How Electronic Gates Work

Assembling Your Equipment

A resistor and an LED
A resistor and an LED

In order to play with TTL gates, you must have several pieces of equipment. Here's a list of what you will need to purchase:

  • A breadboard
  • A volt-ohm meter (also known as a multimeter)
  • A logic probe (optional)
  • A regulated 5-volt power supply
  • A collection of TTL chips to experiment with
  • Several LEDs (light emitting diodes) to see outputs of the gates
  • Several resistors for the LEDs
  • Some wire (20 to 28 gauge) to hook things together

These parts together might cost between $40 and $60 or so, depending on where you get them.

Let's walk through a few details on these parts to make you more familiar with them:

  • As described on the previous page, a breadboard is a device that makes it easy to wire up your circuits.
  • A volt-ohm meter lets you measure voltage and current easily. We will use it to make sure that our power supply is producing the right voltage.
  • The logic probe is optional. It makes it easy to test the state (1 or 0) of a wire, but you can do the same thing with an LED.
  • Of the parts described above, all are easy except the 5-volt power supply. No one seems to sell a simple, cheap 5-volt regulated power supply. You therefore have two choices. You can either buy a surplus power supply from Jameco (for something like a video game) and use the 5-volt supply from it, or you can use a little power-cube transformer and then build the regulator yourself. We will talk through both options below.
  • An LED (light emitting diode) is a mini light bulb. You use LEDs to see the output of a gate.
  • We will use the resistors to protect the LEDs. If you fail to use the resistors, the LEDs will burn out immediately.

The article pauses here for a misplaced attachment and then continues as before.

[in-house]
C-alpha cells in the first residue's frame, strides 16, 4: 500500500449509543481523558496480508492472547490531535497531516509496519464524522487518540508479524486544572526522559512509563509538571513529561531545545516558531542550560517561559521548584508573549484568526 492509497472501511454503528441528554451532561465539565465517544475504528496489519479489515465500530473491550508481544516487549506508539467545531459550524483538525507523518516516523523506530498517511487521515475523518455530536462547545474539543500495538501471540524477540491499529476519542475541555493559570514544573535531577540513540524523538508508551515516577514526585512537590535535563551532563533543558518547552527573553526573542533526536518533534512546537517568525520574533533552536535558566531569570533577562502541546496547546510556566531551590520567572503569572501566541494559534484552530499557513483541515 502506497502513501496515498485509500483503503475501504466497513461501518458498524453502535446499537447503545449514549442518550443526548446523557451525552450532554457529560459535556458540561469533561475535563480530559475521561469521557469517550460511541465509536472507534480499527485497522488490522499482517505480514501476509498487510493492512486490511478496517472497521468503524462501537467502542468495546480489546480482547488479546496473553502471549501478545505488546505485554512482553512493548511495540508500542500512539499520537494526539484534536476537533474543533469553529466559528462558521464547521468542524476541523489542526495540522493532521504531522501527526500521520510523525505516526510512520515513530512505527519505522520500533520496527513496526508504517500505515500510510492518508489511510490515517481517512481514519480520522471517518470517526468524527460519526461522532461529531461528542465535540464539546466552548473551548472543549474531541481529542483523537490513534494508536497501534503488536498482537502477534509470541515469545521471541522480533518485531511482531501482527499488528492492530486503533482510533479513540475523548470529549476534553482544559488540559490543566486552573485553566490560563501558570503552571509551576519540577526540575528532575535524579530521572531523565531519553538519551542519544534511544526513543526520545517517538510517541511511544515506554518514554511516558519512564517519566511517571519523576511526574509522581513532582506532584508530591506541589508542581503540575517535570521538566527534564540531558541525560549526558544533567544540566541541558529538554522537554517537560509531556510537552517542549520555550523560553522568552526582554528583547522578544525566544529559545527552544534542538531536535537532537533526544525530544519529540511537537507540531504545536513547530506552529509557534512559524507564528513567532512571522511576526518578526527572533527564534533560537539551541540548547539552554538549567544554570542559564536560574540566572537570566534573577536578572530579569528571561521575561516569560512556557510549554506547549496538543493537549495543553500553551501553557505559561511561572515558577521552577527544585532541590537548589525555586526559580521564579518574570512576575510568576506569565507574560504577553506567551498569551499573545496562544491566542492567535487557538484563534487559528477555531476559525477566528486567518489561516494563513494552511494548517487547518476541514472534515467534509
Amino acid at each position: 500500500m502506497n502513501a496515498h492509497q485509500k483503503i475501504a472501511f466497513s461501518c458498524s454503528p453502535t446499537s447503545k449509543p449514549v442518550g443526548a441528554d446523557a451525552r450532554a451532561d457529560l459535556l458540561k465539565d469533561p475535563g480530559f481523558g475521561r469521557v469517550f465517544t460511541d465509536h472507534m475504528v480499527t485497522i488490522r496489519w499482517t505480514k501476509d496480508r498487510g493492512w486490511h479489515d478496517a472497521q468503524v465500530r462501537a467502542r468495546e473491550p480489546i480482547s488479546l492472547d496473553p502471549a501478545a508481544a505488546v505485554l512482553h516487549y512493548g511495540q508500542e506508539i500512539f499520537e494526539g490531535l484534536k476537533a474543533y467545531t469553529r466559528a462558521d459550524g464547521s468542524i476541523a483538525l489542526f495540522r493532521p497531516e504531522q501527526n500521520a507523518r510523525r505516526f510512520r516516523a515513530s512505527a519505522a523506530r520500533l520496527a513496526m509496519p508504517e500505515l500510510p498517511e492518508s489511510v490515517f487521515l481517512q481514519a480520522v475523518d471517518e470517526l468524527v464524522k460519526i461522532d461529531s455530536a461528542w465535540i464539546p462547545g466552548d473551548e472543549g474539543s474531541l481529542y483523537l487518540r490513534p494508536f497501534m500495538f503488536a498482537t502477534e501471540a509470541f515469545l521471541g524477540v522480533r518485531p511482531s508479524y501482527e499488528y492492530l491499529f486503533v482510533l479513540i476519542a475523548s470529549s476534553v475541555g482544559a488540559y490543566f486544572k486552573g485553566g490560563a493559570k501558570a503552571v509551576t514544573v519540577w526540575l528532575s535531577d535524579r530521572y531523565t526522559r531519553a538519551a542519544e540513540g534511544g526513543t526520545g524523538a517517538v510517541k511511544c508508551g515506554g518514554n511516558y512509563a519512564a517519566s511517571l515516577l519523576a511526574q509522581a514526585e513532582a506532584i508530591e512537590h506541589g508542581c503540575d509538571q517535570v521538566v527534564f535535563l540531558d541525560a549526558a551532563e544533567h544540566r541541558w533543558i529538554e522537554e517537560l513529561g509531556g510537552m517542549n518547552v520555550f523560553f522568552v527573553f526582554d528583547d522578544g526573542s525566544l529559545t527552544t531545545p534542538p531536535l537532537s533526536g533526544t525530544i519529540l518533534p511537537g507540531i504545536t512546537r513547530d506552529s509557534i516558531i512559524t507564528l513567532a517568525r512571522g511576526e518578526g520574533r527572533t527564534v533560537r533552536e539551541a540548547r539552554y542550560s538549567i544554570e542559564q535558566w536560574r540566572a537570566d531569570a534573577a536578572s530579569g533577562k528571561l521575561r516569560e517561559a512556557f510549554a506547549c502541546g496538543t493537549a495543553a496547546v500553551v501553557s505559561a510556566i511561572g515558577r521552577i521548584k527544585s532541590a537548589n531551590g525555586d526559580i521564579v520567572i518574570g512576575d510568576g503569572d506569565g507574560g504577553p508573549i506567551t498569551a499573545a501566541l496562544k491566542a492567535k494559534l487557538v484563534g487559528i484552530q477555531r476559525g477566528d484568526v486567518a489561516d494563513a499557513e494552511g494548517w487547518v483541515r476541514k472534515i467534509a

This equipment is not the sort of stuff you are going to find at the corner store. However, it is not hard to obtain these parts. You have a few choices when trying to purchase the components listed above:

  1. Radio Shack
  2. A local electronics parts store - Most major cities have electronics parts stores, and many cities are blessed with good surplus electronics stores. If you can find a good surplus store in your area that caters to people building their own stuff, then you have found a goldmine.
  3. A mail-order house like Jameco - Jameco has been in business for decades, has a good inventory and good prices. (Be sure to download their PDF catalog or get a paper catalog from them -- it makes it much easier to traverse the Web site.)


  • *Jameco also has "assorted LEDs" (or grab bags) that are much cheaper on a per-LED basis. Look around and see what's available. This is one place where a surplus electronics shop will have much better prices.
  • If you are shopping at Jameco, you may want to get two or three of each chip just in case -- they only cost about 30 cents each. You might also want to purchase an extra 7805 or two.
  • You will also need a pair of wire cutters and wire strippers. In a pinch, you can use scissors and your fingernails, but having the proper tool makes it easier. You can get wire cutters and wire strippers at Jameco, Wal-mart, Radio Shack, and tons of other places. I also find that a small pair of needle nose pliers is helpful at times.